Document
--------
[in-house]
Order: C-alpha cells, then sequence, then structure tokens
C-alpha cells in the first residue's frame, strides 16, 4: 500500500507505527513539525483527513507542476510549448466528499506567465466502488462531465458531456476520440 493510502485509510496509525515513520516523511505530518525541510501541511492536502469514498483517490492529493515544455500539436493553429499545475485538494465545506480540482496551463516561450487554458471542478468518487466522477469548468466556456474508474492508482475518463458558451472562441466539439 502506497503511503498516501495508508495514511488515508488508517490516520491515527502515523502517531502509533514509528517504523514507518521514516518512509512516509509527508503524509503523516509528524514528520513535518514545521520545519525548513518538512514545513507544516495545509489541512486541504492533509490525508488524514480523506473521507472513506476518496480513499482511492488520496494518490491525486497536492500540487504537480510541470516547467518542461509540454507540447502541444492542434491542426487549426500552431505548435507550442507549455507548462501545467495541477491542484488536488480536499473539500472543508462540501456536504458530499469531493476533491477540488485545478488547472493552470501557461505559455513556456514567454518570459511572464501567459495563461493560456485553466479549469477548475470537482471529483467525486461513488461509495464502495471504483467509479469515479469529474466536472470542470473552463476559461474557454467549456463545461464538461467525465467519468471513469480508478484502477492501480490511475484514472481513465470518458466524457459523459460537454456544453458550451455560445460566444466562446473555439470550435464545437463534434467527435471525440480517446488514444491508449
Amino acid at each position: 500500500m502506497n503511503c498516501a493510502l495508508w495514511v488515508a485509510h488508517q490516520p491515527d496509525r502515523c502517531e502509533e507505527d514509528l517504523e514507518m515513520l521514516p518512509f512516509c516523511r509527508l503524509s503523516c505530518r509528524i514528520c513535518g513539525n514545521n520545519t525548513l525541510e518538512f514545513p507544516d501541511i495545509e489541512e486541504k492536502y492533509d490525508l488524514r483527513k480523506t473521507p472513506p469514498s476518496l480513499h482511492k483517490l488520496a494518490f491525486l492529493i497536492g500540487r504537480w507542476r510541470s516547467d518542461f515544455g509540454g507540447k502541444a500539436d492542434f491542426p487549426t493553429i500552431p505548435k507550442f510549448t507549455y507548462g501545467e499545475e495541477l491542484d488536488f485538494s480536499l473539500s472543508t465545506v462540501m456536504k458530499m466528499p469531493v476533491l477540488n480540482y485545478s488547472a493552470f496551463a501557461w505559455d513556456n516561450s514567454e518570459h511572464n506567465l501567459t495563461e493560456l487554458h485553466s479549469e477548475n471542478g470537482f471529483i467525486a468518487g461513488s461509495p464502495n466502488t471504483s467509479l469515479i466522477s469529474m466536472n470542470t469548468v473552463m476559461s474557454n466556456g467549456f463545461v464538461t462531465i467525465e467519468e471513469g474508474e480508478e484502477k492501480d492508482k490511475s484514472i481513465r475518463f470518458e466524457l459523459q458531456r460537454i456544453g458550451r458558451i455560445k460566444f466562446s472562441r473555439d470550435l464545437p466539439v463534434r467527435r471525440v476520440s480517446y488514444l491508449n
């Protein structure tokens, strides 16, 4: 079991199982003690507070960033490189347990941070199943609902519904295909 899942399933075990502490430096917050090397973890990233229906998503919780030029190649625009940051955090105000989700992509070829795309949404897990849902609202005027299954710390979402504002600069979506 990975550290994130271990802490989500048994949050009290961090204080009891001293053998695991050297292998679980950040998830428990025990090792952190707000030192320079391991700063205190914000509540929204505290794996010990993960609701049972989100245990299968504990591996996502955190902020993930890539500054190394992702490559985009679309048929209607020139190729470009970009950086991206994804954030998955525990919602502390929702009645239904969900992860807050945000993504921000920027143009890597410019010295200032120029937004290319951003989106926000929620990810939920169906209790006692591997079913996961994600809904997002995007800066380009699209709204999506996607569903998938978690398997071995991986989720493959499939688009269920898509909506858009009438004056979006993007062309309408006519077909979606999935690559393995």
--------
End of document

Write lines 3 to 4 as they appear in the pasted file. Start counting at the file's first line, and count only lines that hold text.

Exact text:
C-alpha cells in the first residue's frame, strides 16, 4: 500500500507505527513539525483527513507542476510549448466528499506567465466502488462531465458531456476520440 493510502485509510496509525515513520516523511505530518525541510501541511492536502469514498483517490492529493515544455500539436493553429499545475485538494465545506480540482496551463516561450487554458471542478468518487466522477469548468466556456474508474492508482475518463458558451472562441466539439 502506497503511503498516501495508508495514511488515508488508517490516520491515527502515523502517531502509533514509528517504523514507518521514516518512509512516509509527508503524509503523516509528524514528520513535518514545521520545519525548513518538512514545513507544516495545509489541512486541504492533509490525508488524514480523506473521507472513506476518496480513499482511492488520496494518490491525486497536492500540487504537480510541470516547467518542461509540454507540447502541444492542434491542426487549426500552431505548435507550442507549455507548462501545467495541477491542484488536488480536499473539500472543508462540501456536504458530499469531493476533491477540488485545478488547472493552470501557461505559455513556456514567454518570459511572464501567459495563461493560456485553466479549469477548475470537482471529483467525486461513488461509495464502495471504483467509479469515479469529474466536472470542470473552463476559461474557454467549456463545461464538461467525465467519468471513469480508478484502477492501480490511475484514472481513465470518458466524457459523459460537454456544453458550451455560445460566444466562446473555439470550435464545437463534434467527435471525440480517446488514444491508449
Amino acid at each position: 500500500m502506497n503511503c498516501a493510502l495508508w495514511v488515508a485509510h488508517q490516520p491515527d496509525r502515523c502517531e502509533e507505527d514509528l517504523e514507518m515513520l521514516p518512509f512516509c516523511r509527508l503524509s503523516c505530518r509528524i514528520c513535518g513539525n514545521n520545519t525548513l525541510e518538512f514545513p507544516d501541511i495545509e489541512e486541504k492536502y492533509d490525508l488524514r483527513k480523506t473521507p472513506p469514498s476518496l480513499h482511492k483517490l488520496a494518490f491525486l492529493i497536492g500540487r504537480w507542476r510541470s516547467d518542461f515544455g509540454g507540447k502541444a500539436d492542434f491542426p487549426t493553429i500552431p505548435k507550442f510549448t507549455y507548462g501545467e499545475e495541477l491542484d488536488f485538494s480536499l473539500s472543508t465545506v462540501m456536504k458530499m466528499p469531493v476533491l477540488n480540482y485545478s488547472a493552470f496551463a501557461w505559455d513556456n516561450s514567454e518570459h511572464n506567465l501567459t495563461e493560456l487554458h485553466s479549469e477548475n471542478g470537482f471529483i467525486a468518487g461513488s461509495p464502495n466502488t471504483s467509479l469515479i466522477s469529474m466536472n470542470t469548468v473552463m476559461s474557454n466556456g467549456f463545461v464538461t462531465i467525465e467519468e471513469g474508474e480508478e484502477k492501480d492508482k490511475s484514472i481513465r475518463f470518458e466524457l459523459q458531456r460537454i456544453g458550451r458558451i455560445k460566444f466562446s472562441r473555439d470550435l464545437p466539439v463534434r467527435r471525440v476520440s480517446y488514444l491508449n